Below is my column in the Hill newspaper on the nomination of Brett Kavanaugh to replace retiring Associate Justice Anthony Kennedy. It seems likely that Kavanaugh will be confirmed absent some earth-shattering disclosure in the confirmation process.
Here is the column:
With his nomination to the Supreme Court, Brett Kavanaugh has once again walked into a defining moment of history. Once called the “Forrest Gump of Republican politics” by Sen. Dick Durbin (D-Ill.), Kavanaugh has a curious tendency of popping up whenever the country seems poised to make momentous changes, from the Whitewater investigation to the Clinton impeachment to the Florida recount in the 2000 presidential election. Now with the balance of the Supreme Court teetering by one vote, Kavanaugh is again in the middle of the fray.
Kavanaugh’s ubiquitous appearances in history, however, are the only comparisons to the movie character. He is smart, disciplined, and would be reliable as a conservative member of the court. Indeed, his nomination may be the most predictable ever. He has long been viewed as someone actively groomed for the court by supporters in the Federalist Society and conservative legal circles. Short of being raised hydroponically in the basement of the Federalist Society, he could not be more carefully constructed as a nominee in waiting. He has, literally, spent decades being developed within conservative circles for this moment.
That long association with the D.C. legal establishment is also the curious element of this nomination. The Supreme Court justice that Kavanaugh most resembles in both career and philosophy is Chief Justice John Roberts, who you may recall, was once described by Donald Trump as a “disaster in terms of everything we stand for.” (Kavanaugh was credited by George Bush with convincing him to select Roberts over options like Samuel Alito to replace William Rehnquist.)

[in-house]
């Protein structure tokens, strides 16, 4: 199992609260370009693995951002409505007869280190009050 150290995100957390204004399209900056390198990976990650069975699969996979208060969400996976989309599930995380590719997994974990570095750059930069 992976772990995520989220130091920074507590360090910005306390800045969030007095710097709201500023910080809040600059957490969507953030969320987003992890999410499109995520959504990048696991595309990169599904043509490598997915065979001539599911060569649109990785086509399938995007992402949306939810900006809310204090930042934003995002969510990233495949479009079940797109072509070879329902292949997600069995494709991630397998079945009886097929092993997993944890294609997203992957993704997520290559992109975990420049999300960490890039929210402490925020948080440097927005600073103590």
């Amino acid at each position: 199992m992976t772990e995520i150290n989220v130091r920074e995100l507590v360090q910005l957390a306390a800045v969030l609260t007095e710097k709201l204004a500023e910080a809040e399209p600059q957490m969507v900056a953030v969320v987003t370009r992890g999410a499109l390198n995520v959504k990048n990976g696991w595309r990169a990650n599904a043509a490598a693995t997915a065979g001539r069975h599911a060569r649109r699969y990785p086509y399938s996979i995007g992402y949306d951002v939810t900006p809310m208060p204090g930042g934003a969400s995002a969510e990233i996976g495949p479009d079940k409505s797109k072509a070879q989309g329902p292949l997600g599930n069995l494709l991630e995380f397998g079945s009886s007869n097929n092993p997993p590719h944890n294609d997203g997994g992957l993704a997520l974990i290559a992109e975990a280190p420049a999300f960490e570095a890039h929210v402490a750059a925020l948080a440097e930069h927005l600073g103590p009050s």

Kavanaugh also was not the safest bet for this nomination. The easiest option would have been someone like Thomas Hardiman, who repeatedly has been on the short list for his conservative but largely uncontroversial record. (Hardiman holds the unenviable position as an “always the bridesmaid never the bride” candidate for the court.) Kavanaugh, in contrast, comes with baggage from his long career threading through our nation’s greatest controversies. He has written more than 300 opinions and carries a huge record in the executive branch that will make the expedited confirmation schedule challenging to fulfill.
However, Kavanaugh is likely to be confirmed and to place maximum pressure for a “yes” vote on Democratic senators in purple states like Heidi Heitkamp of North Dakota, Joe Donnelly of Indiana, Claire McCaskillof Missouri, and Joe Manchin of West Virginia. He is the perfect wedge nominee to put these senators at odds with the conservative and independent voters they will face in their midterm reelection bids.
Kavanaugh would make an immediate impact on court. He is a critic of the rise of the “fourth branch” — the bureaucracy — and the deference given to federal agencies. He will join Justice Neil Gorsuch with well-articulated and principled opposition to the increasing independence and authority of federal agencies. On the seminal case of Chevron v. Natural Resources Defense Council, where the court expanded the discretion of those agencies, Kavanaugh is clearly ready to reexamine its precedent, having written: “So Chevron itself is an atextual invention by courts. In many ways, Chevron is nothing more than a judicially orchestrated shift of power from Congress to the executive branch. Moreover, the question of when to apply Chevron has become its own separate difficulty.”